The excitement last weekend over North Korea’s release of some of the Japanese abductees’ children overshadowed another news story about prisoners of the state — the Japanese Imperial family. Crown Prince Naruhito returned from his whirlwind wedding tour of Europe to a tense Imperial Household Agency and his “worried” parents, all of whom wanted to know just what he meant when, shortly before he left, he said that certain unnamed persons were doing something or other that may or may not be causing his wife anxiety and that this was what led to the illness that prevented her from accompanying him. Perhaps.

Despite the elevated circumlocutions, everybody got the point. Unfortunately, the Crown Prince did not follow up his predeparture press conference with a postreturn clarification, at least not for the public. That means we’re all free to speculate on Princess Masako’s real situation and whether or not the Crown Prince is in the imperial doghouse. And it’s fun to speculate. The media should try it.

As it is, they report problems within the Imperial family by conveying related news stories from the foreign press. Almost all the “scoops” about the royals come from overseas and are the products of leaks. In the past, these leaks came from Japanese reporters who felt they could not report them themselves, but even then the only possible source for that information was insiders; in other words, leaks by members of the Imperial Household Agency.

This means that employees of the IHA divulge information to people outside who then relay it to foreign journalists who report it in publications or on TV, which then gets covered by the Japanese press. The press camouflages its role in the process by implying that the IHA is overprotective of the royal family. The IHA tacitly accepts these innuendos as part of its job.

What makes the latest story interesting is the fact that the Crown Prince was bypassing this whole process by directly talking to the press about his wife’s condition. He spoke about Princess Masako’s “personality” and “past career” as a diplomat being “denied.” If you combine this with his earlier comments about the “succession problem (oyotsugi mondai),” it’s easy to connect the dots and conclude that Princess Masako is still under pressure to produce a male heir. That is seen as her main job, and she hasn’t fulfilled it yet.

The IHA’s position notwithstanding, the only person who can put such pressure on the princess is the Emperor himself, and it’s widely believed he still desperately wants a grandson. During his cancer scare he is reported to have said that he could not die without seeing a baby boy in the palace.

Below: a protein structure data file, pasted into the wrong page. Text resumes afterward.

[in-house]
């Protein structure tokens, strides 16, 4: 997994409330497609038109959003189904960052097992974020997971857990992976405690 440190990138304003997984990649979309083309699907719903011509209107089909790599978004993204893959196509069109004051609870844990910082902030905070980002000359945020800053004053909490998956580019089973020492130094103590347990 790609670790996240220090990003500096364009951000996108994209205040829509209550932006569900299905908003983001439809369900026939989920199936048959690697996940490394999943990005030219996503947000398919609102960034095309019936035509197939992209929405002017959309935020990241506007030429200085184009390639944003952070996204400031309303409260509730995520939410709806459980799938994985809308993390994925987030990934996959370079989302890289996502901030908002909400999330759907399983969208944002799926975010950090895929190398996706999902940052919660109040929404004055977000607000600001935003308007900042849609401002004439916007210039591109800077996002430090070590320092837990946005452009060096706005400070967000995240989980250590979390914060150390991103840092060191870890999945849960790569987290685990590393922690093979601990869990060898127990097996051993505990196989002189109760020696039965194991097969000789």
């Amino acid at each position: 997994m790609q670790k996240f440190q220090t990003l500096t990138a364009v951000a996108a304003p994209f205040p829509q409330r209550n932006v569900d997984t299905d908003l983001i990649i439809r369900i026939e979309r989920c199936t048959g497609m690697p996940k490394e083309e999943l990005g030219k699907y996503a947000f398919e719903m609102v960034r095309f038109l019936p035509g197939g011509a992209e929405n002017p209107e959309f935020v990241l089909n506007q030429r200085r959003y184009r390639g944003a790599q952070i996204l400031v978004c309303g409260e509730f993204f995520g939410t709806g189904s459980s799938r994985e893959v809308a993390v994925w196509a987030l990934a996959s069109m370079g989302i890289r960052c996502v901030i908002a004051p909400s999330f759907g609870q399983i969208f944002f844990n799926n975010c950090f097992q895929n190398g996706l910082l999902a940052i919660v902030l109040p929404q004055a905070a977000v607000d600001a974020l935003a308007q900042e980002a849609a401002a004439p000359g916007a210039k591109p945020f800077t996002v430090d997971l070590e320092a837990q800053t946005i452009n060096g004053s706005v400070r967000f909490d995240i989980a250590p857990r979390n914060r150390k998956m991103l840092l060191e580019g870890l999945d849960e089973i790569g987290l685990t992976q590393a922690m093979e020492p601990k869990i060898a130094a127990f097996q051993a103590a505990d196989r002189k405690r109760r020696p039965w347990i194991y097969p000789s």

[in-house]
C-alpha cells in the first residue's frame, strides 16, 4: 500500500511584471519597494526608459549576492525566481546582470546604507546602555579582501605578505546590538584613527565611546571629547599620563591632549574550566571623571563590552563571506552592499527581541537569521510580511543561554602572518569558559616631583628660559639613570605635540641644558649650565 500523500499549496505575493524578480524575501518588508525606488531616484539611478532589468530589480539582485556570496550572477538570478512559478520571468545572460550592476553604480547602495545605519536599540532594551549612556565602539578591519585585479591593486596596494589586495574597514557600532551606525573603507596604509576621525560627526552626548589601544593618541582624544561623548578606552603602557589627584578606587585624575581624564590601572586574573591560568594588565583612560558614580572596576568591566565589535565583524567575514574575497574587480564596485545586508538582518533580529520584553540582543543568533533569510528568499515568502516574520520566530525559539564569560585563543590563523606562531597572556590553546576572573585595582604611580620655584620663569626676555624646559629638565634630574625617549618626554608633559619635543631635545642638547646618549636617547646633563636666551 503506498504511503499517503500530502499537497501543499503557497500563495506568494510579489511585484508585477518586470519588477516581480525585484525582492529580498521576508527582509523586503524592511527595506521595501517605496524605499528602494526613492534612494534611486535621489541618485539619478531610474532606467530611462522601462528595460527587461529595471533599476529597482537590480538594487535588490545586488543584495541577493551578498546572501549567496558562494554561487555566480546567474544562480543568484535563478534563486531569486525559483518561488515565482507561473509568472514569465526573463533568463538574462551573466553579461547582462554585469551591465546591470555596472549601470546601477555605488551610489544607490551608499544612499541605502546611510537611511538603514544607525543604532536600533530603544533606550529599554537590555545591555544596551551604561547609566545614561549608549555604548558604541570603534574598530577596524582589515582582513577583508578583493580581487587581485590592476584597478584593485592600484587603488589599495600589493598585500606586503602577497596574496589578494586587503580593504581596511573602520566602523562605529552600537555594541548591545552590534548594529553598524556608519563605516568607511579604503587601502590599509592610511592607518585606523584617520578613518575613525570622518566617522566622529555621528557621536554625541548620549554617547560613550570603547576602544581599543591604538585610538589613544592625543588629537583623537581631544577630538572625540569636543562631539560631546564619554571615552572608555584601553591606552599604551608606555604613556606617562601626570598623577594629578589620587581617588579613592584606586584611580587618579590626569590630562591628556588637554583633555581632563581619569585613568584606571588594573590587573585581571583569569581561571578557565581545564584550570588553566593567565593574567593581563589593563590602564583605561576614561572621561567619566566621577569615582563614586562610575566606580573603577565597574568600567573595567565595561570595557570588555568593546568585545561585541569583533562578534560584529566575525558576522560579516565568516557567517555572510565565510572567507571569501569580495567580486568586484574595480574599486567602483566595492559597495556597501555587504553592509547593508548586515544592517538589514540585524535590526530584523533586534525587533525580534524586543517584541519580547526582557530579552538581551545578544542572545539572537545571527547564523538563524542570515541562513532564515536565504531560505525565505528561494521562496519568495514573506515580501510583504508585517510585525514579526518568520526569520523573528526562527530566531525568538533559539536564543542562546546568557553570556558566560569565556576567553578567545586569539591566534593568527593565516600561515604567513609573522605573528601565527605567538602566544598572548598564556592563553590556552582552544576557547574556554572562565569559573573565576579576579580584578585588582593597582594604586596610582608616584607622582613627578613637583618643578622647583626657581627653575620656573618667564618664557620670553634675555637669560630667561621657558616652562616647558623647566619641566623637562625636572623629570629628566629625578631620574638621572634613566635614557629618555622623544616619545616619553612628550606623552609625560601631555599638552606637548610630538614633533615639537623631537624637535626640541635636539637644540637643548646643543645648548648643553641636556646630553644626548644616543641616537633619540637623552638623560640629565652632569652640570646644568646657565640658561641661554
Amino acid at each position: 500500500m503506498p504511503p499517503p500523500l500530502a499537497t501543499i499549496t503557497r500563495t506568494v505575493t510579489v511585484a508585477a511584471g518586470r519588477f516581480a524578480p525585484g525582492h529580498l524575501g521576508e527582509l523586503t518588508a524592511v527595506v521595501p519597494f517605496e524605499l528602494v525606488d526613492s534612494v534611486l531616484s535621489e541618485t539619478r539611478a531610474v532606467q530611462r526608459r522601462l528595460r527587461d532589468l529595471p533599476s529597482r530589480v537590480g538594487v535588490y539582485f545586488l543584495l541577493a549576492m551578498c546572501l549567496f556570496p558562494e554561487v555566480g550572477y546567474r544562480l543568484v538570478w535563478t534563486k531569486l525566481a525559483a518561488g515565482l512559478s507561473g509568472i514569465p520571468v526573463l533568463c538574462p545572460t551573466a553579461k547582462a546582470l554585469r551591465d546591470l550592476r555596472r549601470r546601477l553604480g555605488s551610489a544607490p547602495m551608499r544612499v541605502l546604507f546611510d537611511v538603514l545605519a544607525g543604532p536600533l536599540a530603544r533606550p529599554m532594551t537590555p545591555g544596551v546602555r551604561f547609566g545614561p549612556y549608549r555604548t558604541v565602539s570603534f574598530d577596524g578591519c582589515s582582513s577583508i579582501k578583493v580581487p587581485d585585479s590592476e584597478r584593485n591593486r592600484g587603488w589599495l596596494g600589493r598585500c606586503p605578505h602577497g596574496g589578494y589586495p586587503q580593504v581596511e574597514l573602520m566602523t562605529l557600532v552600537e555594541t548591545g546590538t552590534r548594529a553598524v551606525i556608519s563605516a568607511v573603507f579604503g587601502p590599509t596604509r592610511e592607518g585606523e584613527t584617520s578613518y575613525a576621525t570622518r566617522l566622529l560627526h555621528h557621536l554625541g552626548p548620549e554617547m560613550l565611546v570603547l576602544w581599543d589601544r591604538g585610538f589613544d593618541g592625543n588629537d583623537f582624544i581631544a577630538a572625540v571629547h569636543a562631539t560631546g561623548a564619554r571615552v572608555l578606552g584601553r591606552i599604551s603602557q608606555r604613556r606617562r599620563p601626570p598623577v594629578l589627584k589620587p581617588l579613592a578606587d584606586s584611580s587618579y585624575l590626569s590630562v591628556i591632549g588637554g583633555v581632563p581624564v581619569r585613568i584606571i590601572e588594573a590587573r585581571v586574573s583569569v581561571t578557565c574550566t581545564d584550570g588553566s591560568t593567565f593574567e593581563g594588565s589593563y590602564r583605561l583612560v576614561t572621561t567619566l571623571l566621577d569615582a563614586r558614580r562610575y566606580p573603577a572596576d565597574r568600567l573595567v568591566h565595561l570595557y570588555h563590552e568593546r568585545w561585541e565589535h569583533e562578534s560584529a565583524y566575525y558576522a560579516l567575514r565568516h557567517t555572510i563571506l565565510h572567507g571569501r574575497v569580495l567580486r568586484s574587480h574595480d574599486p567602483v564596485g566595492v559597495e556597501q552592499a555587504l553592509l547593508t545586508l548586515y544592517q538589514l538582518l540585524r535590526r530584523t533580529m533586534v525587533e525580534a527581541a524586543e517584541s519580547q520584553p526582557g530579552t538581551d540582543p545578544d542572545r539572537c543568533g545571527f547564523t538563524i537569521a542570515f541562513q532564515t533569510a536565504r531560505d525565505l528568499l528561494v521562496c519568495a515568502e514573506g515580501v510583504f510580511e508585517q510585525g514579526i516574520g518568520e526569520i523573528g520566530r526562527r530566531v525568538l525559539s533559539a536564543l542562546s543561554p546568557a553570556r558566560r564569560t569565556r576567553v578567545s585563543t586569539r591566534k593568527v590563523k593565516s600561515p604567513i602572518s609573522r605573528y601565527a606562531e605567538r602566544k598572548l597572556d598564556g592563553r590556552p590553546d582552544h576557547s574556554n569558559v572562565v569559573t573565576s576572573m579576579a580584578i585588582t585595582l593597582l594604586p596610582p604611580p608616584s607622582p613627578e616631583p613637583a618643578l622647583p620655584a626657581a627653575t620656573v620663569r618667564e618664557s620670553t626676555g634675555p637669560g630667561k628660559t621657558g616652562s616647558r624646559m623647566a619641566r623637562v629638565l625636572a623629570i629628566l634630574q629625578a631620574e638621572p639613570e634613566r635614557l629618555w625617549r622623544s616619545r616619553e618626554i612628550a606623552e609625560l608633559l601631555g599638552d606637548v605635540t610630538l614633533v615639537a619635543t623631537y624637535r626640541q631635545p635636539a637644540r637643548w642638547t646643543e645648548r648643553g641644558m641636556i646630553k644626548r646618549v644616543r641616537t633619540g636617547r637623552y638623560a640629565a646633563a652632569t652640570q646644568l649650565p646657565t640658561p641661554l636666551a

In this light, the Crown Prince’s press conference could be seen as being directed at Princess Masako herself, as a way of proving to her that he supports her. Why he, perhaps, didn’t tell her himself is a mystery, but one can only guess the motives of a man who was raised in an environment where even the smallest conflict was avoided. The Crown Prince doesn’t know how to solve his wife’s problem and has no one to turn to for advice, even within the IHA. The IHA employs more than a thousand people, but only a handful take care of the Imperial family, and the head of the agency changes every two years or so.

It’s disingenuous of the press to blame Princess Masako’s problems on the IHA. Her problems can only be blamed on the emperor system and on the Japanese media’s failure to cover her situation from that aspect. If Masako really wants to be the kind of active princess she once said she wanted to be, what’s preventing her? Perhaps it’s too much to expect her to go the Princess Diana route and set up guerrilla interviews with reporters. Diana, it should be noted, fulfilled her job-description duty and produced two healthy sons before declaring her independence. But if the stress that caused Princess Masako’s illness was brought on by frustration at being denied travel privileges, then she has to make the first move.

The main problem is that the succession question is still up in the air. The media covers it gingerly and the government doesn’t seem anxious to discuss the possibility of allowing a woman to ascend the throne, because once they do all sorts of ancillary issues will also have to be worked out. Such discussions may even cause people to wonder if the emperor system is really worth maintaining. According to a 2003 book, “Iyashi no Nationalism (Healing Nationalism),” young people who think of themselves as “conservative” have little interest in the Imperial family. They believe in Japan asserting itself more boldly, but don’t see the Emperor as having much to do with it.

The current system combined with the media’s self-restraint is seen by the foreign press as being the direct cause not only of the Crown Prince’s cryptic comment but also of Princess Masako’s condition, descriptions of which have ranged from loneliness to clinical depression. The Times of London said that her situation has sparked the biggest crisis to befall the Imperial Household since World War II.

If there is one thing that the weddings attended by the Crown Prince proves, it’s that Western royals rely on the media to give them relevance in a world where they have to compete with other famous people for the public’s attention. By not reporting their problems openly, the Japanese media compounds the Japanese royals’ irrelevance. If, as foreign media claim, they are prisoners, then they’re prisoners of their own insignificance.